After lunch we were allowed up onto the North Loop site, where we could see the plans being made for this area, a horseshoe shaped lagoon was was being made and eventually would be a good area for passing waders, with hopefully some stopping to breed. Meadow Pipit was up on this location with of course the breeding Barn Owls.

44 species seen or heard today

Bird List : Blackbird, Blackcap, Black headed Gull, Blue Tit, Bullfinch, Buzzard, Canada Goose, Crow, Chaffinch, Chiffchaff, Coal Tit, Coot, Dunnock, Goldeneye, Goldfinch, Goosander, Great Tit, Green Woodpecker, Grey Heron, Grey Wagtail, Greylag Goose, Jay, Kingfisher, Lesser Black backed Gull, Lesser redpoll. Little Grebe, Long tailed Tit, Magpie, Mallard, Meadow Pipit, Mistle Thrush, Moorhen, Nuthatch, Oystercatcher, Pheasant, Reed Bunting, Robin, Song Thrush, Stock Dove, Teal, Tufted Duck, Willow Warbler, Woodpigeon, Wren

Meadow Pipit
Meadow Pipit

A Day Out 7th April

Well today’s plan was for Wombwell Ings early doors then on to Thorne Moors for Adders, when hopefully the day had heated up a bit for the adders.

Wombwell was quiet, a few Meadow Pipits along with Skylarks, the Water Pipit was a quick glimpse as it flew off.

Thorne Moors produced the said Adders, we managed five today, a couple of large dark females, a great experience. Birds we managed to see on site were, Stonchat ♂, a single Swallow, Marsh Harrier, Willow Warblers, Chiffchaffs, Blackcaps,

We then decided on a visit up to St Aidans RSPB, as this site doesn’t shut early, like Blacktoft |Sands. Lots more to see at St Aidans, good start was the Little Owl, in its usual spot near the drag line. A long walk then to fin the Black necked Grebes, we managed to see four birds. Gorse bushes on a sunny day had me looking and finding Gorse Shieldbugs. Bittern was heard booming but not seen, another heard was Water Rail and Cetti’s Warblers.

A great day out with 68 species seen or heard, the Adders however stole the show today

Bird List : Bittern, Blackcap, Black headed Gull, Black necked Grebe, Blue Tit, Buzzard, Canada Goose, Crow, Cetti’s Warbler, Chaffinch, Chiffchaff, Collard Dove, Coot, Cormorant, Curlew, Dunnock, Gadwall, Goldcrest, Goldfinch, Great Crested Grebe, Great Spotted Woodpecker, Great Tit, Greenfinch, Grey Heron, Greylag Goose, Herring Gull, House Sparrow, Jay, Lapwing, Lesser Black backed Gull, Linnet, Little Egret, Little Grebe, Little Owl, Long tailed Tit, Magpie, Mallard, Marsh Harrier, Meadow Pipit, Moorhen, Mute Swan, Oystercatcher, Pheasant, Pied Wagtail, Pink footed Goose, Pochard, Redshank, Reed Bunting, Robin, Rook, Shoveler, Skylark, Song Thrush, Starling, Stock Dove, Stonechat, Swallow, Teal, Tufted Duck, Water Pipit, Water Rail, Wigeon, Willow Warbler, Woodpigeon, Wren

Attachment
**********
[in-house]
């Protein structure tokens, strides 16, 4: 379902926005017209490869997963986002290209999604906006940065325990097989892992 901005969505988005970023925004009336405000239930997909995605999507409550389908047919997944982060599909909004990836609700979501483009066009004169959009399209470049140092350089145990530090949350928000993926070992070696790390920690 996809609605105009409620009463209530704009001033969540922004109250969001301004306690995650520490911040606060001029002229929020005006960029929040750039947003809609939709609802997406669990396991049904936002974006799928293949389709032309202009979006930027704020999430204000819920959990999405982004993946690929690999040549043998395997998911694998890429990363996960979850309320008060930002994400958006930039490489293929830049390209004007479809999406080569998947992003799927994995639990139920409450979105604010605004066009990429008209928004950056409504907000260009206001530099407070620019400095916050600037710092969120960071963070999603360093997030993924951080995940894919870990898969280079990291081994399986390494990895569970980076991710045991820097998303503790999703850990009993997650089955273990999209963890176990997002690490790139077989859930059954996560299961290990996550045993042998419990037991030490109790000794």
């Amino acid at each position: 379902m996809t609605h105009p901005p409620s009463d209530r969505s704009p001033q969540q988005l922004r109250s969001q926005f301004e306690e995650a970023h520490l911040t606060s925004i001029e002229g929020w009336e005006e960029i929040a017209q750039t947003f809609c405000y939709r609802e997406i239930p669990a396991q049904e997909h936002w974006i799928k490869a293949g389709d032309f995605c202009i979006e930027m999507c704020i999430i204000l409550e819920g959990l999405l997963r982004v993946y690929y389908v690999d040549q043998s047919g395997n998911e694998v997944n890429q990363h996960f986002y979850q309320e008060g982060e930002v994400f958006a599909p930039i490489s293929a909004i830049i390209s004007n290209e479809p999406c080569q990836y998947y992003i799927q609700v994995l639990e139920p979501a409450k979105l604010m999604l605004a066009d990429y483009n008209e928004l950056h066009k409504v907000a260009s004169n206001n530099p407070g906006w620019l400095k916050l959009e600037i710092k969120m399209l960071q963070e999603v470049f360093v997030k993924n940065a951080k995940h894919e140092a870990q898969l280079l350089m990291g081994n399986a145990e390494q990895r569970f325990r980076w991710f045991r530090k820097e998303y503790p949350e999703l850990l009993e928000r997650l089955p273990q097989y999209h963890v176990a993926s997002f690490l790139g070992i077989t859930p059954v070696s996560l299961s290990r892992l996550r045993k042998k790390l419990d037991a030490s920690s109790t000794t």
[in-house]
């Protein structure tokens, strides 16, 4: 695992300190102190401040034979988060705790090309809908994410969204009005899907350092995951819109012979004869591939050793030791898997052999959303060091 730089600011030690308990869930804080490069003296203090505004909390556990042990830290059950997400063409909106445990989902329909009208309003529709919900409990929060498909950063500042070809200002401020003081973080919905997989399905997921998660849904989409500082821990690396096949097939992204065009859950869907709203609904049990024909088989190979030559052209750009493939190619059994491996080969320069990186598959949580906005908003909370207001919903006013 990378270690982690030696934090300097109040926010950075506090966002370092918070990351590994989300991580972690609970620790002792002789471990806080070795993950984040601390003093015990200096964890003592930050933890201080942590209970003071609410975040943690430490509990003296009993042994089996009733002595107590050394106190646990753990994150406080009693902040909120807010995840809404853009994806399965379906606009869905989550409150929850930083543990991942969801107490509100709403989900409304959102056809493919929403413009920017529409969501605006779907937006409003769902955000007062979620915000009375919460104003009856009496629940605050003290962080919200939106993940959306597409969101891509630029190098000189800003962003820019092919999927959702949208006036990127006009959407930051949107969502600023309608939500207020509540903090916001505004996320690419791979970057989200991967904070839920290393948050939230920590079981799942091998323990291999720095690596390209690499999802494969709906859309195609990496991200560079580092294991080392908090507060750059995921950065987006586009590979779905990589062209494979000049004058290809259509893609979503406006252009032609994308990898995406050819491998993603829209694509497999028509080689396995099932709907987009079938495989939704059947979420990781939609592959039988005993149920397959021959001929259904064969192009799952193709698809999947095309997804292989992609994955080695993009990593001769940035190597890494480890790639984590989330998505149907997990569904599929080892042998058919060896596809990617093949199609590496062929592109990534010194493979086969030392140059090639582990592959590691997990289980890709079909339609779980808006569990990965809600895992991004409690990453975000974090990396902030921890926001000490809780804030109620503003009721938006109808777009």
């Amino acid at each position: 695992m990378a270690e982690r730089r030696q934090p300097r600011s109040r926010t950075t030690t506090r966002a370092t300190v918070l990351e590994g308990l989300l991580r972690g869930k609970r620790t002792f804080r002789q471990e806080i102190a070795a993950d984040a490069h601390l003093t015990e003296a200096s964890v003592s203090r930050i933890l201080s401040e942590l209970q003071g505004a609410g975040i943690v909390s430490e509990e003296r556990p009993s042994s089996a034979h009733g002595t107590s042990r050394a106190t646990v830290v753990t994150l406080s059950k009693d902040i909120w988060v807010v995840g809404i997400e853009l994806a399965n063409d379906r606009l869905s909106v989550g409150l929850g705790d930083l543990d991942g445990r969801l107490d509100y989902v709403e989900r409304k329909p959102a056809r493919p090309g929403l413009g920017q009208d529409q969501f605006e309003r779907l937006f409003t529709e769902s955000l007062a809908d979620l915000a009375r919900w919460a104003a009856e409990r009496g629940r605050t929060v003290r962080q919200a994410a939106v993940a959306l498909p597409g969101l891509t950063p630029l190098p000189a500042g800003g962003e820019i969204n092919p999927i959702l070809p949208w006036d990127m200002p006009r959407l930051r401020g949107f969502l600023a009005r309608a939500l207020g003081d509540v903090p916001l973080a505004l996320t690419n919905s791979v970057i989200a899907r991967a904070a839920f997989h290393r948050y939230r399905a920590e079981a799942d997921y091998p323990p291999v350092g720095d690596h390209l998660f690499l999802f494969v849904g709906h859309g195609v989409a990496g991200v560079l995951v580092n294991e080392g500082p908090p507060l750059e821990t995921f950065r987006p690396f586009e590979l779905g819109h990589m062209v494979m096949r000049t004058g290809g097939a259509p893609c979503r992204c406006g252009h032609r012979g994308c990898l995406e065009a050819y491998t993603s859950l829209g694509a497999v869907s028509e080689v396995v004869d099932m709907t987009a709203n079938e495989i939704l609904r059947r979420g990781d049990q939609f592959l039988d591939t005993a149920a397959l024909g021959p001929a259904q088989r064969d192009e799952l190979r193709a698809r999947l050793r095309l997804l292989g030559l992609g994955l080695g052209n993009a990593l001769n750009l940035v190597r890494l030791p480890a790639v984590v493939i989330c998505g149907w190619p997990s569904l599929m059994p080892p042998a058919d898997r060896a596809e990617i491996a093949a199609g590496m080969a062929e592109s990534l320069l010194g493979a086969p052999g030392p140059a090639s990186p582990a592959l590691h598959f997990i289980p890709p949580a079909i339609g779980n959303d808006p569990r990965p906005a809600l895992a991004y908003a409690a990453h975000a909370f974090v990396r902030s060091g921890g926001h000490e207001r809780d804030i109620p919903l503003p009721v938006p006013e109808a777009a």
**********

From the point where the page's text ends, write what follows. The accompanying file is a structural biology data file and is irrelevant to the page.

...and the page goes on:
Norfolk Trip Day 4

The return home day, after three great days birding in Norfolk. The plan was to return via RSPB Adwick Washlands on the way thru. finally arriving at Adwick at about 1pm to a full car park, so I had a wait of about 10 – 15 mins before a space became available.

Little bit of a steady walk down to the actual Marsh area, along Lowfield Lane, lots to se on the way down there, Chaffinch, Robin, Kestrel, Crow, Chiffchaff, Dunnock, Canada Geese, Greenfinch, Long tailed Tit and Woodpigeon.

At the marsh area, first pool, plenty of Avocets along with Black headed Gulls, Gadwall, Teal, Wigeon, Mallards and a couple of Redshank. I then moved off and had a look at the feeders, along the hedgerow in the left field, Chaffinch, Goldfinch, Greenfinch, Reed Buntings, Robin, Blue and Great Tits all to be found.